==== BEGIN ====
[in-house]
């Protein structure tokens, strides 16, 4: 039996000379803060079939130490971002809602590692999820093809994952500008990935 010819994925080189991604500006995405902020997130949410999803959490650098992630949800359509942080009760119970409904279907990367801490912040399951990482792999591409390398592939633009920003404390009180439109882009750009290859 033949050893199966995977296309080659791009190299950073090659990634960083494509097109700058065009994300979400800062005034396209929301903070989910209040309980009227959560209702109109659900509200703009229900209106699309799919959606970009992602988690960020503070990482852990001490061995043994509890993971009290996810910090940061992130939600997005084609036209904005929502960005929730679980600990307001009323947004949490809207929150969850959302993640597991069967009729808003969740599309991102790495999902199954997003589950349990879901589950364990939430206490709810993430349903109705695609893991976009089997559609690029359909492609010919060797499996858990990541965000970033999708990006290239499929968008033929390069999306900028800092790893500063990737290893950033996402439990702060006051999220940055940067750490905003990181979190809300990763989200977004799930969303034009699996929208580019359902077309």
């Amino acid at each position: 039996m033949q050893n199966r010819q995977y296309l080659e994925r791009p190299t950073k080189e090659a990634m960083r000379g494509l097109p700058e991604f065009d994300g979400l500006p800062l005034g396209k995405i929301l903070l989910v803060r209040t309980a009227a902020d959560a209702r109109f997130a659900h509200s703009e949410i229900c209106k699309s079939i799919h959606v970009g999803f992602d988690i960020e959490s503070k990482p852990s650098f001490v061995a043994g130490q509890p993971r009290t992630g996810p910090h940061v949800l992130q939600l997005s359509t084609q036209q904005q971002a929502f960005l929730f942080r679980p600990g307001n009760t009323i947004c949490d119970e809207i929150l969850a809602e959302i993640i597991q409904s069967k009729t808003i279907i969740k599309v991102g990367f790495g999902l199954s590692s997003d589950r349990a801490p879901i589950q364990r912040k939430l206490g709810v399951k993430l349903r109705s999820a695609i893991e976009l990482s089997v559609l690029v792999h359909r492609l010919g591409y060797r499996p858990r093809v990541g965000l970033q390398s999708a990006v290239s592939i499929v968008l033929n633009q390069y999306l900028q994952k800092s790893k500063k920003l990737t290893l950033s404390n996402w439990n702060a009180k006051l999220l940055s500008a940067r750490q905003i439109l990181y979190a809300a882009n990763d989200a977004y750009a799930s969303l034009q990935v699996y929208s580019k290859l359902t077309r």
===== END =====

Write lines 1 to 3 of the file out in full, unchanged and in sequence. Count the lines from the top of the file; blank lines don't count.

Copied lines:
[in-house]
């Protein structure tokens, strides 16, 4: 039996000379803060079939130490971002809602590692999820093809994952500008990935 010819994925080189991604500006995405902020997130949410999803959490650098992630949800359509942080009760119970409904279907990367801490912040399951990482792999591409390398592939633009920003404390009180439109882009750009290859 033949050893199966995977296309080659791009190299950073090659990634960083494509097109700058065009994300979400800062005034396209929301903070989910209040309980009227959560209702109109659900509200703009229900209106699309799919959606970009992602988690960020503070990482852990001490061995043994509890993971009290996810910090940061992130939600997005084609036209904005929502960005929730679980600990307001009323947004949490809207929150969850959302993640597991069967009729808003969740599309991102790495999902199954997003589950349990879901589950364990939430206490709810993430349903109705695609893991976009089997559609690029359909492609010919060797499996858990990541965000970033999708990006290239499929968008033929390069999306900028800092790893500063990737290893950033996402439990702060006051999220940055940067750490905003990181979190809300990763989200977004799930969303034009699996929208580019359902077309």
């Amino acid at each position: 039996m033949q050893n199966r010819q995977y296309l080659e994925r791009p190299t950073k080189e090659a990634m960083r000379g494509l097109p700058e991604f065009d994300g979400l500006p800062l005034g396209k995405i929301l903070l989910v803060r209040t309980a009227a902020d959560a209702r109109f997130a659900h509200s703009e949410i229900c209106k699309s079939i799919h959606v970009g999803f992602d988690i960020e959490s503070k990482p852990s650098f001490v061995a043994g130490q509890p993971r009290t992630g996810p910090h940061v949800l992130q939600l997005s359509t084609q036209q904005q971002a929502f960005l929730f942080r679980p600990g307001n009760t009323i947004c949490d119970e809207i929150l969850a809602e959302i993640i597991q409904s069967k009729t808003i279907i969740k599309v991102g990367f790495g999902l199954s590692s997003d589950r349990a801490p879901i589950q364990r912040k939430l206490g709810v399951k993430l349903r109705s999820a695609i893991e976009l990482s089997v559609l690029v792999h359909r492609l010919g591409y060797r499996p858990r093809v990541g965000l970033q390398s999708a990006v290239s592939i499929v968008l033929n633009q390069y999306l900028q994952k800092s790893k500063k920003l990737t290893l950033s404390n996402w439990n702060a009180k006051l999220l940055s500008a940067r750490q905003i439109l990181y979190a809300a882009n990763d989200a977004y750009a799930s969303l034009q990935v699996y929208s580019k290859l359902t077309r």